4. "It Is Inexplicable That In A Democracy Manual Scavengers Sacrifice Their Lives For Better Health Of Their Fellow Beings": Orissa HC Orders 10L Compensation To Sanitation Workers' Family Who Lost Life [In Re: Deaths of Sanitation Workers]

It is inexplicable that a democratic country governed by the Constitution, the Preamble to which assures to all Indians social justice, equality of status and of opportunity, fraternity assuring the dignity of the individual, should witness, and condone, in the 21st century, the deplorable practice of making humans enter sewer lines and septic tanks that require cleaning, without protective gear, and in that process sacrifice their lives for the better health of their fellow beings, observed a Division Bench compromising of Chief Justice Dr. S. Muralidhar and Justice BP Routray in a suo moto case pertaining to the tragic death of two young men in Cuttack, during manual scavenging on April 15.

It directed the concerned State authorities to pay a compensation of Rs.10 lakhs each is disbursed forthwith to the family of each of the sanitation workers who died in the aforementioned tragic incidents. The Court has also ordered a probe into the incident and institution of relevant criminal proceedings as per the law.

5. Manual Scavenging: Orissa High Court Seeks Response On Disbursement Of Compensation To Sanitation Workers' Families Who Lost Life [In Re: Deaths of Sanitation Workers]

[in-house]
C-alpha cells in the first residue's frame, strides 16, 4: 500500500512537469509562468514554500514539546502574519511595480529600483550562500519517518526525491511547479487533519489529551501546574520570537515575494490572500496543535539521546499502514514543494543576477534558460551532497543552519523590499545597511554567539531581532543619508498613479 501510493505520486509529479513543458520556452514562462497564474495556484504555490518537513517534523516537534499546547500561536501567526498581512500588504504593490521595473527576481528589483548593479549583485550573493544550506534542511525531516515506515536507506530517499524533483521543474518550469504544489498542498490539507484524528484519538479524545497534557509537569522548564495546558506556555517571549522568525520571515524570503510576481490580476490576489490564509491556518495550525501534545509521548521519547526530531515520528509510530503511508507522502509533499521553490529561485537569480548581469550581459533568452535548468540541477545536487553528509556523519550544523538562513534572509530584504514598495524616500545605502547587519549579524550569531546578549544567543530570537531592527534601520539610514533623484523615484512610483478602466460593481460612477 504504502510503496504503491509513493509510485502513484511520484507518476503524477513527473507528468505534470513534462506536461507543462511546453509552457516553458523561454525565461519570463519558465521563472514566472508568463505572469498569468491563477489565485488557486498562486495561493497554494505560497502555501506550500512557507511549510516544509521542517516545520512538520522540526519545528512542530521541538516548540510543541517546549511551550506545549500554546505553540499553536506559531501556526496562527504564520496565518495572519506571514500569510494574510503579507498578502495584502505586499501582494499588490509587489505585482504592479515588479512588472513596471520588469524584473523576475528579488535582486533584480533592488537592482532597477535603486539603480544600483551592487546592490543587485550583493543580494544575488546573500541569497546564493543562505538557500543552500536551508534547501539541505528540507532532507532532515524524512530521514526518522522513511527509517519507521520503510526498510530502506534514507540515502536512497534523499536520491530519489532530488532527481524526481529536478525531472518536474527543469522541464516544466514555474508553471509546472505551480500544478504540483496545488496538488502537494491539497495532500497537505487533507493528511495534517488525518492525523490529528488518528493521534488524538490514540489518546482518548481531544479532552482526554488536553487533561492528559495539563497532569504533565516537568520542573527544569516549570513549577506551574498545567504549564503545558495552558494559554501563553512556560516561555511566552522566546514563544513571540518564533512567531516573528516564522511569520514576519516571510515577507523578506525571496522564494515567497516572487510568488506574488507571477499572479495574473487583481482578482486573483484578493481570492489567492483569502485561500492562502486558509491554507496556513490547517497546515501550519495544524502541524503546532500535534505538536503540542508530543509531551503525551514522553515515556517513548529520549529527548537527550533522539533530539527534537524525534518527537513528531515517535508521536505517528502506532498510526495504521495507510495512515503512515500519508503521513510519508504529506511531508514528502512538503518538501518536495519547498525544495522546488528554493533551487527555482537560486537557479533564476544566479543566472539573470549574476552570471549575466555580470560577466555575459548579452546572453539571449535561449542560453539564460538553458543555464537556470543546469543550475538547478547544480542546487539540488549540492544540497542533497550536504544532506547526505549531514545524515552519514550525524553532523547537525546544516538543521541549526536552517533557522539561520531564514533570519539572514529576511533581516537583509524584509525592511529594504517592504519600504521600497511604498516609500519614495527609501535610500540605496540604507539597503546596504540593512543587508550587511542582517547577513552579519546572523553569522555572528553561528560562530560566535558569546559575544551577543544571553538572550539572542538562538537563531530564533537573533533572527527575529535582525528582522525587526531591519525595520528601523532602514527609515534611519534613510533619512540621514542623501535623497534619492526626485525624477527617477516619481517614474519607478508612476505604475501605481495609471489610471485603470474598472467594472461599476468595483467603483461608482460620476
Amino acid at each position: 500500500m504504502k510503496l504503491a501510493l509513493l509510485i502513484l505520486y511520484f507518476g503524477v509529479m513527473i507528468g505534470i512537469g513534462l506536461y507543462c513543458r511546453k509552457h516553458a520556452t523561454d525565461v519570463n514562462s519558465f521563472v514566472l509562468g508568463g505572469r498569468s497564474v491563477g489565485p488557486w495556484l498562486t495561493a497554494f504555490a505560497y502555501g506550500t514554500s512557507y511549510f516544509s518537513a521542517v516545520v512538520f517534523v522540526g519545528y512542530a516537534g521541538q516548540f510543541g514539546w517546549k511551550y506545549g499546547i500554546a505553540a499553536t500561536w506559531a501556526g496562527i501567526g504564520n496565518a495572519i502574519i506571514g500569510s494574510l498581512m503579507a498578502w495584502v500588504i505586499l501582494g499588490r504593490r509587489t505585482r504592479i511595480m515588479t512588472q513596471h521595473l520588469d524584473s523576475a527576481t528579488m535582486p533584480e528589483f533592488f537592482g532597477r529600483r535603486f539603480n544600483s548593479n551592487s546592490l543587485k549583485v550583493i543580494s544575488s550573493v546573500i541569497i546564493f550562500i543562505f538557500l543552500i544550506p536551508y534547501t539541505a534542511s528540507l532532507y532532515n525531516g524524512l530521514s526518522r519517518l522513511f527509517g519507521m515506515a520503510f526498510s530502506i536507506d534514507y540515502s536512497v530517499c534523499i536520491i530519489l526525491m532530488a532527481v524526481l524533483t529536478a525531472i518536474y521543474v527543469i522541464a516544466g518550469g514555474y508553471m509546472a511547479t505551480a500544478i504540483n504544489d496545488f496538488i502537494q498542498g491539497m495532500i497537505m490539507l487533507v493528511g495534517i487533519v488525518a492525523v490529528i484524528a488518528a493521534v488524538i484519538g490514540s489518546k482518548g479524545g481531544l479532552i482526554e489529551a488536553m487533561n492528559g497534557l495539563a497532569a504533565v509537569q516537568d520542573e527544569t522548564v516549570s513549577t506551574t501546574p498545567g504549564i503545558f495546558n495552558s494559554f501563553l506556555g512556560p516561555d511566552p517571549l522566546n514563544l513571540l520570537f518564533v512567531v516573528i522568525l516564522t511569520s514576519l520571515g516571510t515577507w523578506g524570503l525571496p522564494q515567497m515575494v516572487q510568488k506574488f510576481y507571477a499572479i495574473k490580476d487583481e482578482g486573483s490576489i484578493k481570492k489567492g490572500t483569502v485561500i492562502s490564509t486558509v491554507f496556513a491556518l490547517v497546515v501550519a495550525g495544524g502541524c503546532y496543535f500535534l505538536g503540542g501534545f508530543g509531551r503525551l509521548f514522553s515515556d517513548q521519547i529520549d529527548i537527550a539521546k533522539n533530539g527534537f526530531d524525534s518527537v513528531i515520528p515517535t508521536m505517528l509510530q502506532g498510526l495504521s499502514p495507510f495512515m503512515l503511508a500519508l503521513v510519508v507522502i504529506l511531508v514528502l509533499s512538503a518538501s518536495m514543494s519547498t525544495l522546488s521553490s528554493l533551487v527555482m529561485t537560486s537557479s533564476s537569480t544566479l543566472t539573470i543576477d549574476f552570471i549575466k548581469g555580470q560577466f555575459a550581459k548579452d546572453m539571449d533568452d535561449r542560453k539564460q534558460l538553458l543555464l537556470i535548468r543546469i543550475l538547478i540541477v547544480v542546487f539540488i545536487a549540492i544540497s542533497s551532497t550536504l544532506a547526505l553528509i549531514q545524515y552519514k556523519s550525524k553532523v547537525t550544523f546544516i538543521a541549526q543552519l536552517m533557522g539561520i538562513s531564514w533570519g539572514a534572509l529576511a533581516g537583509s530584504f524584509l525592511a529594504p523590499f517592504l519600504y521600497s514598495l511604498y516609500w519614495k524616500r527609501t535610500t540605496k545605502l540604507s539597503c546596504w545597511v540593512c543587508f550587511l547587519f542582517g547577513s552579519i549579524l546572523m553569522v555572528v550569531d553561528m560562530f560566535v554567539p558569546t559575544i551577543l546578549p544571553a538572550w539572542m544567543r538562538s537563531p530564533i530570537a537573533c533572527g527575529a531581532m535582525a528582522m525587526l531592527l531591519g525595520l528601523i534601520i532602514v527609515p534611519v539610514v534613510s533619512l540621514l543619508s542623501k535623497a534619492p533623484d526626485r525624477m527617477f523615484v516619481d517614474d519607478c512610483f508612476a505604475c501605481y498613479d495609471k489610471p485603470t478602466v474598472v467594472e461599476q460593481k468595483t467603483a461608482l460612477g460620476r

A division bench comprising of Chief Justice Dr. S. Muralidhar and Justice Savitri Ratho sought response of Water Corporation of Odisha (WATCO) on the issue of disbursement of compensation to the families of sanitation workers who died in the two incidents, one at Bhubaneswar and the other in Cuttack, during manual scavenging on April 15.

It was dealing with a suo moto petition instituted by the Court of the incidents that involved "egregious violations of the mandatory provisions contained the Prohibition of Employment as Manual Scavengers and their Rehabilitation Act, 2013."

6. Ability To Provide Redress To Victims Of State & Police Excesses Makes Role Of Human Rights Bodies Significant: Orissa High Court [Tapan Narayan Rath and another v. State of Odisha and others]

This assertion came from the bench of Chief Justice Dr. S. Muralidhar and Justice A. K. Mohapatra who upheld the order of the OHRC recommending payment of compensation in connection with an alleged case of illegal detention in police custody. Further, the Court also opined that it is only a statutory body like the OHRC which has an exclusive investigating wing, which incidentally is itself comprised of police officers of the State who come over on deputation, which can possibly unearth the truth.